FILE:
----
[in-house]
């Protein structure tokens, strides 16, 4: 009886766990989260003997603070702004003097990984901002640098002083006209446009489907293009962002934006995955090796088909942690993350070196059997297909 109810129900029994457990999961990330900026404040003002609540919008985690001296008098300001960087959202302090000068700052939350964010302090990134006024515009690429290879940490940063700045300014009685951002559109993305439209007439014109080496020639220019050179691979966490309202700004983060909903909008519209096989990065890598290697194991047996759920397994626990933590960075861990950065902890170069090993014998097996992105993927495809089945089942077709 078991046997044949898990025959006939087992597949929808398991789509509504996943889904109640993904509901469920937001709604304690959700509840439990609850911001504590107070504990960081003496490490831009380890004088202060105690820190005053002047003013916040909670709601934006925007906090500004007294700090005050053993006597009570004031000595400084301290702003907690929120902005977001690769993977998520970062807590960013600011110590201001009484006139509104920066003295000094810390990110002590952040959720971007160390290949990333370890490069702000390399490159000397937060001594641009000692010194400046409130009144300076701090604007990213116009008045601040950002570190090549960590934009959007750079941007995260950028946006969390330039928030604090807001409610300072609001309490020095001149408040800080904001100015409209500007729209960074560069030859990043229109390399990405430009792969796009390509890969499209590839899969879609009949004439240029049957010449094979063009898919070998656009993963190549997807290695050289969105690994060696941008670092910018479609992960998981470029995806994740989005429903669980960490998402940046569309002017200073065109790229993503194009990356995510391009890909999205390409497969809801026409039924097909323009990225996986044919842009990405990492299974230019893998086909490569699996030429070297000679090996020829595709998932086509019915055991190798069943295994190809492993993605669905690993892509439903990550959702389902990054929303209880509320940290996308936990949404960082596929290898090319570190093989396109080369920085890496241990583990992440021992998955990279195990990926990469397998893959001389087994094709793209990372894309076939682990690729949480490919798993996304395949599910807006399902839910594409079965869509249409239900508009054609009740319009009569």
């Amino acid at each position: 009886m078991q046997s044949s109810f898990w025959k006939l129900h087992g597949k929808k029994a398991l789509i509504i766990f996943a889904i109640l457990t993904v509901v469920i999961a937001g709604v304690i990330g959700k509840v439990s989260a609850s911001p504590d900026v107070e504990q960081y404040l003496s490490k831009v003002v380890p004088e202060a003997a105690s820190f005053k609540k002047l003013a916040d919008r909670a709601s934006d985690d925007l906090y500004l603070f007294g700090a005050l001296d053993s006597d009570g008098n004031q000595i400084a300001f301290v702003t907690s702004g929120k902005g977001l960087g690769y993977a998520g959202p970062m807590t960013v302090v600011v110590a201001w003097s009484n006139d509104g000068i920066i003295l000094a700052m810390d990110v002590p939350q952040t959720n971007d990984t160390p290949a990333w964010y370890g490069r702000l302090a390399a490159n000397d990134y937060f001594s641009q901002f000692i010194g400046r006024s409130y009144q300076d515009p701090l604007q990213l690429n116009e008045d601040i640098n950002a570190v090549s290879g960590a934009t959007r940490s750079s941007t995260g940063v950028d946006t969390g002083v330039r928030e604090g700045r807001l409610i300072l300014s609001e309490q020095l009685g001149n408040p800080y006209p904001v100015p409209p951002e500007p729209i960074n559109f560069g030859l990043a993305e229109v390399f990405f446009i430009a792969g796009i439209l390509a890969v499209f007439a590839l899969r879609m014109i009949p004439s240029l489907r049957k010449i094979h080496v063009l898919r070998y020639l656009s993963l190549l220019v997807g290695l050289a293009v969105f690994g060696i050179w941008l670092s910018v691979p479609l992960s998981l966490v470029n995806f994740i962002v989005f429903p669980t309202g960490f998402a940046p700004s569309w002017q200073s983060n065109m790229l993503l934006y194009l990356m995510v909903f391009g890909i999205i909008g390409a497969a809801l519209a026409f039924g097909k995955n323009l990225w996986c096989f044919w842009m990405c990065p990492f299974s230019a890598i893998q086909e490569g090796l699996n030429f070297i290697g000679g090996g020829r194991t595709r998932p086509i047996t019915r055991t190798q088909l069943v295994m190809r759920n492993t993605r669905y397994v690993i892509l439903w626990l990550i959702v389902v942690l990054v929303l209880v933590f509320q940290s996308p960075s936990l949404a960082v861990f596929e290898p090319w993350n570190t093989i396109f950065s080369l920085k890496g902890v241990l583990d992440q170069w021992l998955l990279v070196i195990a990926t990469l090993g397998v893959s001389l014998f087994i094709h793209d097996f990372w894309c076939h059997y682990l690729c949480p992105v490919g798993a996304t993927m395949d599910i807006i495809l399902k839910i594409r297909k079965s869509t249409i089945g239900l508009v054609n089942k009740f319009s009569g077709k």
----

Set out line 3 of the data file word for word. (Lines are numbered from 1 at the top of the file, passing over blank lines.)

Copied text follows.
């Amino acid at each position: 009886m078991q046997s044949s109810f898990w025959k006939l129900h087992g597949k929808k029994a398991l789509i509504i766990f996943a889904i109640l457990t993904v509901v469920i999961a937001g709604v304690i990330g959700k509840v439990s989260a609850s911001p504590d900026v107070e504990q960081y404040l003496s490490k831009v003002v380890p004088e202060a003997a105690s820190f005053k609540k002047l003013a916040d919008r909670a709601s934006d985690d925007l906090y500004l603070f007294g700090a005050l001296d053993s006597d009570g008098n004031q000595i400084a300001f301290v702003t907690s702004g929120k902005g977001l960087g690769y993977a998520g959202p970062m807590t960013v302090v600011v110590a201001w003097s009484n006139d509104g000068i920066i003295l000094a700052m810390d990110v002590p939350q952040t959720n971007d990984t160390p290949a990333w964010y370890g490069r702000l302090a390399a490159n000397d990134y937060f001594s641009q901002f000692i010194g400046r006024s409130y009144q300076d515009p701090l604007q990213l690429n116009e008045d601040i640098n950002a570190v090549s290879g960590a934009t959007r940490s750079s941007t995260g940063v950028d946006t969390g002083v330039r928030e604090g700045r807001l409610i300072l300014s609001e309490q020095l009685g001149n408040p800080y006209p904001v100015p409209p951002e500007p729209i960074n559109f560069g030859l990043a993305e229109v390399f990405f446009i430009a792969g796009i439209l390509a890969v499209f007439a590839l899969r879609m014109i009949p004439s240029l489907r049957k010449i094979h080496v063009l898919r070998y020639l656009s993963l190549l220019v997807g290695l050289a293009v969105f690994g060696i050179w941008l670092s910018v691979p479609l992960s998981l966490v470029n995806f994740i962002v989005f429903p669980t309202g960490f998402a940046p700004s569309w002017q200073s983060n065109m790229l993503l934006y194009l990356m995510v909903f391009g890909i999205i909008g390409a497969a809801l519209a026409f039924g097909k995955n323009l990225w996986c096989f044919w842009m990405c990065p990492f299974s230019a890598i893998q086909e490569g090796l699996n030429f070297i290697g000679g090996g020829r194991t595709r998932p086509i047996t019915r055991t190798q088909l069943v295994m190809r759920n492993t993605r669905y397994v690993i892509l439903w626990l990550i959702v389902v942690l990054v929303l209880v933590f509320q940290s996308p960075s936990l949404a960082v861990f596929e290898p090319w993350n570190t093989i396109f950065s080369l920085k890496g902890v241990l583990d992440q170069w021992l998955l990279v070196i195990a990926t990469l090993g397998v893959s001389l014998f087994i094709h793209d097996f990372w894309c076939h059997y682990l690729c949480p992105v490919g798993a996304t993927m395949d599910i807006i495809l399902k839910i594409r297909k079965s869509t249409i089945g239900l508009v054609n089942k009740f319009s009569g077709k």